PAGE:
A simple analysis, comparing the Average and Median Labour Swing in Strong Leave/Remain seats (More than 55% rounded for either side) and Tossup Seats (between the Strong Leave/Remain) shows striking differences. The first number that jumps out is the sheer number of Strong Leave seats, compared to Strong Remain and Tossup Seats, as almost half of the 632 Great Britain seats voted Strongly to Leave the EU in 2016. Another important point to make about this data is that since the Referendum results were not recorded on the constituency level, only at a larger regional level, these figures are the official estimates, with margins of error included, conducted by Professor Chris Hanretty, a political scientist at Royal Holloway University.
This data paints an interesting picture of what happened to Labour on election night. It shows that although Labour lost votes across the board in all types of seats, the swing against them in Strong Leave seats was much stronger than in Strong Remain, and closer Referendum seats. Additionally, it’s interesting to see that the lowest average swing against Labour was in those Brexit Tossup seats, areas that were not decisisae for Leave or Remain. That would seem to indicate that voters who elected to Leave the European Union in 2016 voted even more against Jeremy Corbyn than voters who voted to Remain, or voters that lived in areas that were mostly undecided.
This suggests that although there was a broad, general dislike of Corbyn with the electorate, there appears to be an even stronger dislike of Corbyn with voters who wanted to Leave the European Union. What reasons could there be for this? Possibly because Corbyn’s ambivalent Brexit policy (Negotiate a new deal, hold another referendum, possibly even vote against that newly negotiated deal) was deeply unpopular with those Leave voters. However, from the Lord Ashcroft poll, many Labour Leave voters seem to think Labour had unrealistic spending policies as well, which would suggest that their dislike of Corbyn was even deeper than his Brexit position. This secondary concern also seems to appear in other Western countries, as leftwing parties are losing their former working class base with fears that they are becoming more metropolitan and ignoring the concerns of voters who live in the heartlands.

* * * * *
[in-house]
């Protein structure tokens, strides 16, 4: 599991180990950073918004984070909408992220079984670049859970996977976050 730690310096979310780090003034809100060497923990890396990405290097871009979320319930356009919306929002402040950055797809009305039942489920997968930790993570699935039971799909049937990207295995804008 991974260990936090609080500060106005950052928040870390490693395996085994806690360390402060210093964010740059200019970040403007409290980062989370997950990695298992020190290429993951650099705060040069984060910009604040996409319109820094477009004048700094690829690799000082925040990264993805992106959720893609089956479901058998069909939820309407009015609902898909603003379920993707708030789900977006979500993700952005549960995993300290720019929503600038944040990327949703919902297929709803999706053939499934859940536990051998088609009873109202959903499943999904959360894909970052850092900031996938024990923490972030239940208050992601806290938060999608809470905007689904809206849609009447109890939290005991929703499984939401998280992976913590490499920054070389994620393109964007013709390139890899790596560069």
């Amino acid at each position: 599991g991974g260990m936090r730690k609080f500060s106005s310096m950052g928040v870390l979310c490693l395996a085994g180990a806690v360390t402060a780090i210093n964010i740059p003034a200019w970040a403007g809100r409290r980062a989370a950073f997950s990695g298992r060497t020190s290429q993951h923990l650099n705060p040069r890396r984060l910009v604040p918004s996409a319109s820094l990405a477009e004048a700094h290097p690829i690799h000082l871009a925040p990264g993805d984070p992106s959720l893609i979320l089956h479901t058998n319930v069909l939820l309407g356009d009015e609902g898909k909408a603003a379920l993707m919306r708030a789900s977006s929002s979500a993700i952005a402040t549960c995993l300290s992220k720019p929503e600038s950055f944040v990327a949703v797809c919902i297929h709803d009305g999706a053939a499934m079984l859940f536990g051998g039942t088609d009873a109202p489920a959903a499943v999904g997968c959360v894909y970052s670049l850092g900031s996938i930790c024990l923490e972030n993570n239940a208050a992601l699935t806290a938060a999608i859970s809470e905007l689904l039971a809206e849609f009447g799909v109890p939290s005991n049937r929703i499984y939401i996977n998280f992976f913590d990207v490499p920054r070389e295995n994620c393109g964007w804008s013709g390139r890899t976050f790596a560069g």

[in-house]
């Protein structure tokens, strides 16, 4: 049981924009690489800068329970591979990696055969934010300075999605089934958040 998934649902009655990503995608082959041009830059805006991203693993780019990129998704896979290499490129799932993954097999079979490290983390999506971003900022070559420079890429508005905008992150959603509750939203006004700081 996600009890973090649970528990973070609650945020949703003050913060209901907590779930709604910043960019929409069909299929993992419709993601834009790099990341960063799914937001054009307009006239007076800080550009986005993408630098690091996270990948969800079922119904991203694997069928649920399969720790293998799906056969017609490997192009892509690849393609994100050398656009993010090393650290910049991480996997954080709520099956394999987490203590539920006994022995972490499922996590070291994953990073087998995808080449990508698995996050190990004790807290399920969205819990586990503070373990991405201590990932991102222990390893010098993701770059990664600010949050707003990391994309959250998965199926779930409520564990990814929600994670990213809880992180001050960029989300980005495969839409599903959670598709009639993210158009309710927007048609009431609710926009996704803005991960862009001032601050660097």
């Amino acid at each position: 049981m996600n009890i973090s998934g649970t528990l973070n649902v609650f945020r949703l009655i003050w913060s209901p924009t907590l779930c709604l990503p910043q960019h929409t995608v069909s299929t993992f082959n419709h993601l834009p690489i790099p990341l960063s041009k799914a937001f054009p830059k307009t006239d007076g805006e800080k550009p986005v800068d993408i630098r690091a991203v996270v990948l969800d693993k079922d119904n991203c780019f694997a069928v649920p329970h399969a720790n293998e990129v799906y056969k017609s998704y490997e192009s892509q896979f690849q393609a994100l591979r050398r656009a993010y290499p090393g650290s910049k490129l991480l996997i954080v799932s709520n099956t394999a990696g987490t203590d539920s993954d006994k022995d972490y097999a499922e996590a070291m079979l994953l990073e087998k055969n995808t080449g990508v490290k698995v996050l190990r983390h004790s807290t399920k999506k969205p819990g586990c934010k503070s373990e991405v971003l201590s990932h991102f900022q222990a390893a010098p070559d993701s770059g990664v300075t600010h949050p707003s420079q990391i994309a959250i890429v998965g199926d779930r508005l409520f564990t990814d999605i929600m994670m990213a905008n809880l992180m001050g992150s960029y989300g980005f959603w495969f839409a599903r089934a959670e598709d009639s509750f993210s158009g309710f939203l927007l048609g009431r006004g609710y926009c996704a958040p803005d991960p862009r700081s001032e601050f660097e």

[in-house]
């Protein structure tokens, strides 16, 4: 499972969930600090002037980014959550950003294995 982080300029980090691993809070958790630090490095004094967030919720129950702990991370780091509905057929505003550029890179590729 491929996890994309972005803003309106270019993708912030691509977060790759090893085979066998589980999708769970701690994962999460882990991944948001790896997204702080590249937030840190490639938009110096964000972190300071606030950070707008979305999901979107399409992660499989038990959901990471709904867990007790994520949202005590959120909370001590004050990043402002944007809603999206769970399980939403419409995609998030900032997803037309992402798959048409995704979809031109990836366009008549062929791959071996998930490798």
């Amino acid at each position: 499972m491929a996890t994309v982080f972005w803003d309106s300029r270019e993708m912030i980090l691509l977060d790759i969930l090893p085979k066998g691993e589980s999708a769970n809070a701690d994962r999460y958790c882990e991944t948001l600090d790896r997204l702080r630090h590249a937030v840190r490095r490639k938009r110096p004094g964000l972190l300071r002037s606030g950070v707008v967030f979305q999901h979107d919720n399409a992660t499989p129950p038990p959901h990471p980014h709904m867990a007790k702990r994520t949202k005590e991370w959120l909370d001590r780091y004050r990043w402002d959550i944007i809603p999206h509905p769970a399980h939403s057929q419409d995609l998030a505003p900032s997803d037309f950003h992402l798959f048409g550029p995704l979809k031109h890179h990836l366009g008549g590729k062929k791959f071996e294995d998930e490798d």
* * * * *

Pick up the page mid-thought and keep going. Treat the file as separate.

However, it is now important to examine the swings against Labour in the Remain seats. Although nobody would ever consider a 7% swing against a party “good” their smaller losses with Remain voters stands out as a small ray of light on a very dark night for the party. In this election, Labour, and Corbyn by extension, didn’t even have the most Remain Brexit policy. The Liberal Democrats, a centre-left party, ran on a promise to hold a second referendum, and cancel Brexit altogether. Why did Labour not lose more voters in these areas, specifically to those same Liberal Democrats? Even though many Remain voters appeared to strongly dislike Corbyn (many of which were never Labour voters before 2017), they did not behave in a similar manner to their Leave voting cousins by abandoning the Labour party. Why? Possibly because of Corbyn’s Brexit policy. Many of those Remain voters would have seen a vote for Labour as the only way to achieve a second referendum, and therefore, although they may have disliked Corbyn for many different reasons, still stuck with him because he was their best hope to stop Brexit.